As Marty Walsh’s mother goes, so goes Marty Walsh?
At his farewell press conference, as he left the mayor’s office to become US labor secretary, Walsh said he wouldn’t endorse or play any role in the race to replace him. He made no such pledge about his mother, Mary, who still lives in the Dorchester home where she raised her family — and supports Boston city councilor and mayoral candidate Annissa Essaibi George, who grew up on the same street.
Asked on WCVB’s “On the Record” whether the former mayor backs her candidacy, Essaibi George said: “I have not asked him directly for his vote. I hope he will consider me on September 14. . . . I would say I’m grateful to have the support of his mother.” To which co-host Janet Wu noted, “She has a sign on her front lawn for you.” Of course, Walsh’s mother has every right to make that political statement. But does it also say something about where her son stands? A spokeswoman for the Department of Labor said Walsh can’t speak about the mayor’s race “in light of rules limiting political activities by federal employees” and his focus on Biden administration priorities.
The suggestion that Essaibi George is Walsh’s not-so-secret favorite candidate isn’t new. She made it the central joke of her St. Patrick’s Day breakfast video, photoshopping him into old photos of herself. Her campaign manager, Cam Charbonnier, and communications director, Nicole Caravella, worked for Walsh, as did her political adviser, Tim Sullivan, now of the Liberty Square Group. With less than two weeks before the preliminary election, how does the Walsh factor play in a race billed as historic because no white man is in the running?
Boston voters still like Walsh, at least according to a June poll in which he received a 72 percent job approval. Yet he also left behind serious problems in the police and school departments for Acting Mayor Kim Janey, the first Black person and first woman to hold that office, to handle. Meanwhile, minus the burden of executive decision-making, Essaibi George is working to assemble the coalition that twice elected Walsh, drawing support from West Roxbury, Hyde Park, South Boston, and Dorchester, along with backing from unions representing firefighters and EMS workers. William Gross, who was appointed by Walsh as the city’s first Black police commissioner, also endorsed Essaibi George. Yet while Janey had to deal with fallout from Walsh’s controversial appointment of Dennis White as Gross’s successor — on Gross’s recommendation — Essaibi George is unencumbered by it. On “OTR,” she said she has never asked Gross about White, who was fired by Janey because of domestic abuse allegations, which he denies.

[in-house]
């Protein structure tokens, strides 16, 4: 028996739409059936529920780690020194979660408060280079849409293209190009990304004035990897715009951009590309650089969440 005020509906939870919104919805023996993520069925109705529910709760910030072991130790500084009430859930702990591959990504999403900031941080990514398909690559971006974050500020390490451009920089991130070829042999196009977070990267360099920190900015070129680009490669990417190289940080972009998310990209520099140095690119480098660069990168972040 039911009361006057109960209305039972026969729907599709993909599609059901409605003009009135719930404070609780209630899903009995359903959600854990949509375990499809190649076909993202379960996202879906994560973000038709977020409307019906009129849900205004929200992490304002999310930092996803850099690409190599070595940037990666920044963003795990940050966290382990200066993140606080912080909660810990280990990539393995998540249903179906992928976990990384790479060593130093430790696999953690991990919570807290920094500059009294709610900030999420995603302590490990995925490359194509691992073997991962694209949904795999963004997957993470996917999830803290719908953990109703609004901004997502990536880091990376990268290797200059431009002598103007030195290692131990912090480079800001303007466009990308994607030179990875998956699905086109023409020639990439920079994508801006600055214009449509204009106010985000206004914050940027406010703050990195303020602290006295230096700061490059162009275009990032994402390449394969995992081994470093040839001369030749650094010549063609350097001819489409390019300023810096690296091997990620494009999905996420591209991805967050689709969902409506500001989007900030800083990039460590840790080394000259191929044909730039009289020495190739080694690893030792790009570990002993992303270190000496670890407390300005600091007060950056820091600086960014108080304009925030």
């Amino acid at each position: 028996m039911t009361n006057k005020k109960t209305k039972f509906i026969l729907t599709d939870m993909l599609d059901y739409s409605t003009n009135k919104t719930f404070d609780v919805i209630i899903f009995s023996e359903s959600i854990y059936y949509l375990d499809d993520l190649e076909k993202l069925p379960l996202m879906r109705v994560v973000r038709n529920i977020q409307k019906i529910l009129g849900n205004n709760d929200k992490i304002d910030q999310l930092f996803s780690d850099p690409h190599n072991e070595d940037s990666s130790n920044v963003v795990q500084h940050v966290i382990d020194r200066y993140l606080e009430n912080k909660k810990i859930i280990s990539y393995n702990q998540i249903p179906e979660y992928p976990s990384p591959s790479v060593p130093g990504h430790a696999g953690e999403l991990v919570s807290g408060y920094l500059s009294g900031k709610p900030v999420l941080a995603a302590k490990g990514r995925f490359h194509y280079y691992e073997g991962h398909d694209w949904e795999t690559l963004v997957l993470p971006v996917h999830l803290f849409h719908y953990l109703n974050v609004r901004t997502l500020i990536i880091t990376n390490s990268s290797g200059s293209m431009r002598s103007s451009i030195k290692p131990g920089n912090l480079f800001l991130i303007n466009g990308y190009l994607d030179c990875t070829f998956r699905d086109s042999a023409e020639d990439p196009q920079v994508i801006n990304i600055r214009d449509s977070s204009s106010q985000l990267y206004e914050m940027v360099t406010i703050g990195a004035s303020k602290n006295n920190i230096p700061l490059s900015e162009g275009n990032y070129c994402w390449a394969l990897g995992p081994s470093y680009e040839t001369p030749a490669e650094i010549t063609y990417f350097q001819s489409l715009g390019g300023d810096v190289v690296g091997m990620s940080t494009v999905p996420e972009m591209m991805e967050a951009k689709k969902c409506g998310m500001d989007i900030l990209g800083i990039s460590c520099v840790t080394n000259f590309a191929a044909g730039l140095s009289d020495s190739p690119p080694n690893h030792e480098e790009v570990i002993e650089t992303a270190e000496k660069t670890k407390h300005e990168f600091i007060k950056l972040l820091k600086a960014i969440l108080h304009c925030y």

Essaibi George calls herself pragmatic, but she’s often described as the status quo candidate. She wants to hire more police and keep admissions exams for Boston exam schools. During the “OTR” interview, she said she’s “nervous” about vaccine passports and sounded equally nervous about a mask mandate.
The delicate issue of race also influences the perception of her as something less than a change agent. Besides Janey, the other mayoral candidates are John Barros and Andrea Campbell, who are Black, and Michelle Wu, who is Asian American. Essaibi George’s mother is Polish American and her late father emigrated from Tunisia; she identifies as a woman of color. Yet she’s viewed as the candidate of white Boston. (According to a recent poll, she and Wu drew the same support — 24 percent — from white voters.) The Essaibi George campaign said that, like Walsh, she’s ”a constant presence” in all Boston neighborhoods. It’s also true that Walsh won his last campaign against Tito Jackson, who is Black, with crossover support from Black voters.
In some ways, Essaibi George does represent change from the Walsh era. She’s a mother, a former teacher, and a small-business owner. But her agenda is about tweaks, not shake-ups. And she does nothing to discourage speculation about Walsh’s support.
“We are happy to have Mrs. Walsh’s support,” a campaign spokesman said. “Secretary Walsh made it clear that he is not going to publicly endorse in this race. We’re respecting that.”
That leaves a private door open — and an open question about what that means for real change in Boston.